The Museum of the Normal – What You Said





This is a post by Sarah Chaney and Helen Stark, both project managers in the Centre for the History of the Emotions.

‘I realised how normative, pseudo-scientific the idea of normal can be… Also that normal doesn’t necessarily equal healthier or better. There is a very subjective and biased sense of what normal is or should be.’

So commented one attendee at our drop-in late, the Museum of the Normal, a public event designed to address the history of being and defining normal. We wanted to measure whether there was a change in attitudes and the quotation above, taken from a follow-up survey, shows how this person’s perception of normality shifted – we might say, became more critical – as a result of the event.

We used 20 spot interviews on the night and a follow-up online survey, completed by 44 people, to assess responses to ‘The Museum of the Normal’. In the spot interviews, participants commented on activities they had enjoyed, but only a few looked at the wider concept of challenging what is normal and how this might change in different cultures and time periods. However, the follow-up survey showed much more reflective thinking. It might be that reflection was needed before changes in thinking could occur, or that those responding represented a different section of our audience or were reluctant to confess to a naivety about normativity in person.

I tell you what’s interesting about it, if you think about cultural norms and then like personal norms, and all the other, like, norms, then there must be some sort of like hierarchy, I don’t know, which overrides stuff. I don’t know, it’s just making me think about other stuff. So if you think it’s normal to go out on a Saturday night and have a few beers you know in some cultures they think that’s a bit weird, right, so that’s abnormal in that culture. But personally that’s ok. And culturally, like in Britain, that’s what we like to do, we like to go to the pub on Saturday, don’t we? So it, it’s quite interesting when you start to think about it in those terms. (transcribed from spot interview)

The results of our follow-up survey provide strong and cumulative evidence that participants experienced a change in attitude about ideas of the normal and healthy as a result of attending the event. One attendee commented ‘[The event] challenged my view immensely. Being normal is multi-faceted.’ Another wrote ‘It made me think about the historic concept of “being normal”, which I hadn’t really done before.’ In both the follow-up surveys and the audio interviews from the evening itself, participants reflected on the extent to which what is ‘normal’ is culturally constructed: ‘It highlighted how subjective normality is and how current trends are born out of cultural contexts rather than having any basis in hard fact. It was helpful to be reminded of this, making me feel more comfortable in being myself, whatever that is, rather than trying to conform to some constructed idea of how I should be.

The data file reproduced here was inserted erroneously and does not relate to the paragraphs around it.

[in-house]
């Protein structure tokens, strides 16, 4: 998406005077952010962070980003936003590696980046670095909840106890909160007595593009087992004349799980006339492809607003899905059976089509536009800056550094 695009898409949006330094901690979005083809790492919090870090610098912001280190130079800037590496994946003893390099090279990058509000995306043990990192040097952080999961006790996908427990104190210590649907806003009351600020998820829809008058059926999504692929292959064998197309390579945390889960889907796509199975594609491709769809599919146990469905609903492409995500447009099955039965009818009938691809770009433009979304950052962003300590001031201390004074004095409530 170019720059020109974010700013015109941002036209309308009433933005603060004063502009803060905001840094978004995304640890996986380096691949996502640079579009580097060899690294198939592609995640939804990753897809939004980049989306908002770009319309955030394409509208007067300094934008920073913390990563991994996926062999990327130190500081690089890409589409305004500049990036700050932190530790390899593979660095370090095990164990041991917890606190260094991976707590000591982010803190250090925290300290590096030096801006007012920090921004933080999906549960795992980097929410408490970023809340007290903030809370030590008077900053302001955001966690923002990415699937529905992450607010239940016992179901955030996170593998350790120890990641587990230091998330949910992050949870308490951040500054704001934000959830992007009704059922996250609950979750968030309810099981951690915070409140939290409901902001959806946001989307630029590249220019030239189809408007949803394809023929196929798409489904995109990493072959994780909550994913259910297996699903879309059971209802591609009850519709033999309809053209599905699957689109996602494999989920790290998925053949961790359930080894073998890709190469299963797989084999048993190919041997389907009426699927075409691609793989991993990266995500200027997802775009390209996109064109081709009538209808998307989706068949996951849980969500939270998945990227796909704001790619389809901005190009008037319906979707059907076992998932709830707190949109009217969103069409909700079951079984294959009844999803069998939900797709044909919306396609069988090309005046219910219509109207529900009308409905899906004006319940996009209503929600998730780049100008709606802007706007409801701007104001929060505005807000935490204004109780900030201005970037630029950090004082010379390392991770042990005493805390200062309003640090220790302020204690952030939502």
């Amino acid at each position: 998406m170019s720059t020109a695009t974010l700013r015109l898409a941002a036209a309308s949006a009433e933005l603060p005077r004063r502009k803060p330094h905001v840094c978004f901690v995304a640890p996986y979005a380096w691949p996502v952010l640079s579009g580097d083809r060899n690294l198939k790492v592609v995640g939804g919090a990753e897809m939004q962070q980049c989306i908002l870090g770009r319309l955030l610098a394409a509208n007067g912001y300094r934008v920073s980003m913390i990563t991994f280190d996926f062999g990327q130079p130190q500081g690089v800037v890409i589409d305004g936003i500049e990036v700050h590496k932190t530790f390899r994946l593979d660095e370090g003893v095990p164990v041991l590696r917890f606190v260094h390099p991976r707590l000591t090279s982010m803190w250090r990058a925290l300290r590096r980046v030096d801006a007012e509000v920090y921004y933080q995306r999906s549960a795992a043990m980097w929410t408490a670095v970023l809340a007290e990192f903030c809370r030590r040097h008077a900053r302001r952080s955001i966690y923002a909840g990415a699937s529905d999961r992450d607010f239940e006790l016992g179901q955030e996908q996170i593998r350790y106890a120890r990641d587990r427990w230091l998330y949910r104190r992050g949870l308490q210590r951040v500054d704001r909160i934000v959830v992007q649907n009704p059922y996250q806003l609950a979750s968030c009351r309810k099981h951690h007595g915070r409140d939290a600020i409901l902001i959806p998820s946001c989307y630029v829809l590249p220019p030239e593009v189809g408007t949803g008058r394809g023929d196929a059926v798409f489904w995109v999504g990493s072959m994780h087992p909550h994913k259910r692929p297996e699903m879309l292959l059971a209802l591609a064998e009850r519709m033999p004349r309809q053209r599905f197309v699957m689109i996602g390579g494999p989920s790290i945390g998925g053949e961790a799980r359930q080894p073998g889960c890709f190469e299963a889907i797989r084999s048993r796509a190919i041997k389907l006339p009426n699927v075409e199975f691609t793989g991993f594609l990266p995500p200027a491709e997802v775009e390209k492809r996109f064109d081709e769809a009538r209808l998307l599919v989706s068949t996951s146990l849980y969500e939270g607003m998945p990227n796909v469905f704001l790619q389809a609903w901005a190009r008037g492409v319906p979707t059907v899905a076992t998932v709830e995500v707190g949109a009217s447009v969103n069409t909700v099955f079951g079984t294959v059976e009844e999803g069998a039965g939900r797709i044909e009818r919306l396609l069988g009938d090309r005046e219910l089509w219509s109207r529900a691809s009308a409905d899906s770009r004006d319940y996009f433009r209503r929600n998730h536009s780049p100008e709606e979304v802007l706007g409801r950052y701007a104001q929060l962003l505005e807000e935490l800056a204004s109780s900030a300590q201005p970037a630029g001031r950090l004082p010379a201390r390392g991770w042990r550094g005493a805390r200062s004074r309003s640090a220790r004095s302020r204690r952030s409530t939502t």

Participants in the follow-up survey also indicated that the event had make them think more both about where our ideas of what is “normal” or “healthy” come from and the role of medicine and psychology in creating these norms. ‘It made me realise how difficult it is to define ‘normal’! While I had some understanding of it from a medical/mathematical perspective, it was really interesting to throw social, cultural, historical and linguistic ideals into the mix too – and realise that there really is no such thing as truly “normal”.’ ‘I realised how normative, pseudo-scientific the idea of normal can be… Also that normal doesn’t necessarily equal healthier or better. There is a very subjective and biased sense of what normal is or should be.’

Some audience feedback also supported the contention that challenging the emotional nature of normality is helpful – and can even be therapeutic. ‘It shed light on fresh dimensions of being, and not being, normal; how, in some ways, it is normal not to be normal. I feel it would have given reassurance to people who may often feel excluded from the mainstream.’ ‘It made me think that normality is a product of your surroundings – you gravitate towards situations or groups of people that are in some way similar to you, so you feel normal around them. A lot of problems have been caused by people being or feeling forced to conform to somebody else’s idea of normal.’

From audience feedback after the event, it was clear that a number of visitors had reflected on the themes of the event, considering where our ideas of what is normal and healthy come from, and how these change historically and across different cultures.

Wordcloud of responses to the Museum of the Normal follow-up survey

Want to know more? Read other posts about ‘The Museum of the Normal’ or listen to our Psychic Driving audio track.